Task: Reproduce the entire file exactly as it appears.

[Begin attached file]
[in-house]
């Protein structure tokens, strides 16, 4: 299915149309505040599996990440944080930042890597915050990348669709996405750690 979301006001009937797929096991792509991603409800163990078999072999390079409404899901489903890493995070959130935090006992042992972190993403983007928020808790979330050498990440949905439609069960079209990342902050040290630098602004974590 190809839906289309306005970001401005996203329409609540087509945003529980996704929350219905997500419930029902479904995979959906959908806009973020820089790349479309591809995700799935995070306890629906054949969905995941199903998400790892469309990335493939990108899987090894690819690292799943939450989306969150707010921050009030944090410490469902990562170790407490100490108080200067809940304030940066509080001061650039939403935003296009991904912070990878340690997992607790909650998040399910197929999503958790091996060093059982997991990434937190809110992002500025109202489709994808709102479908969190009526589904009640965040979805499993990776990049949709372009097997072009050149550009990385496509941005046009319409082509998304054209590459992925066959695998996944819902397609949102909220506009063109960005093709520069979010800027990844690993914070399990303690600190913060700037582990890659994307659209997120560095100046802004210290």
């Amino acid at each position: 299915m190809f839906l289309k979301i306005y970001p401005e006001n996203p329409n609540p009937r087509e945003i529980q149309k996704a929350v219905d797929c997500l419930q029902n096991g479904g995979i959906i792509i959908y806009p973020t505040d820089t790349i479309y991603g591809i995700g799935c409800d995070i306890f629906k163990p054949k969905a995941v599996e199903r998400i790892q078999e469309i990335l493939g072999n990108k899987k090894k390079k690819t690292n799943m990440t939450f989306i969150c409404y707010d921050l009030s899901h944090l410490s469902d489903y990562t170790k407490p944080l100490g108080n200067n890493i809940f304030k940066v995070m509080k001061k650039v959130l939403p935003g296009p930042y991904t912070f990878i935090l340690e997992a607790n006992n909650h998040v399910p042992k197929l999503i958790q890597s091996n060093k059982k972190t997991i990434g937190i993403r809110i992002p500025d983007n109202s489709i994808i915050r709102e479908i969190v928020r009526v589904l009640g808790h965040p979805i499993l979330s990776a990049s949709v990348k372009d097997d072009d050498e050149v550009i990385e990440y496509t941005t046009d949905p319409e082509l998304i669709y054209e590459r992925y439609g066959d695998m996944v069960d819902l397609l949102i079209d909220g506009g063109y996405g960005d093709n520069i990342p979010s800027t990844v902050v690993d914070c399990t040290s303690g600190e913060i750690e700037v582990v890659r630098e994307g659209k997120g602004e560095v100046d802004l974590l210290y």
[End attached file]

[in-house]
């Protein structure tokens, strides 16, 4: 299915149309505040599996990440944080930042890597915050990348669709996405750690 979301006001009937797929096991792509991603409800163990078999072999390079409404899901489903890493995070959130935090006992042992972190993403983007928020808790979330050498990440949905439609069960079209990342902050040290630098602004974590 190809839906289309306005970001401005996203329409609540087509945003529980996704929350219905997500419930029902479904995979959906959908806009973020820089790349479309591809995700799935995070306890629906054949969905995941199903998400790892469309990335493939990108899987090894690819690292799943939450989306969150707010921050009030944090410490469902990562170790407490100490108080200067809940304030940066509080001061650039939403935003296009991904912070990878340690997992607790909650998040399910197929999503958790091996060093059982997991990434937190809110992002500025109202489709994808709102479908969190009526589904009640965040979805499993990776990049949709372009097997072009050149550009990385496509941005046009319409082509998304054209590459992925066959695998996944819902397609949102909220506009063109960005093709520069979010800027990844690993914070399990303690600190913060700037582990890659994307659209997120560095100046802004210290």
């Amino acid at each position: 299915m190809f839906l289309k979301i306005y970001p401005e006001n996203p329409n609540p009937r087509e945003i529980q149309k996704a929350v219905d797929c997500l419930q029902n096991g479904g995979i959906i792509i959908y806009p973020t505040d820089t790349i479309y991603g591809i995700g799935c409800d995070i306890f629906k163990p054949k969905a995941v599996e199903r998400i790892q078999e469309i990335l493939g072999n990108k899987k090894k390079k690819t690292n799943m990440t939450f989306i969150c409404y707010d921050l009030s899901h944090l410490s469902d489903y990562t170790k407490p944080l100490g108080n200067n890493i809940f304030k940066v995070m509080k001061k650039v959130l939403p935003g296009p930042y991904t912070f990878i935090l340690e997992a607790n006992n909650h998040v399910p042992k197929l999503i958790q890597s091996n060093k059982k972190t997991i990434g937190i993403r809110i992002p500025d983007n109202s489709i994808i915050r709102e479908i969190v928020r009526v589904l009640g808790h965040p979805i499993l979330s990776a990049s949709v990348k372009d097997d072009d050498e050149v550009i990385e990440y496509t941005t046009d949905p319409e082509l998304i669709y054209e590459r992925y439609g066959d695998m996944v069960d819902l397609l949102i079209d909220g506009g063109y996405g960005d093709n520069i990342p979010s800027t990844v902050v690993d914070c399990t040290s303690g600190e913060i750690e700037v582990v890659r630098e994307g659209k997120g602004e560095v100046d802004l974590l210290y």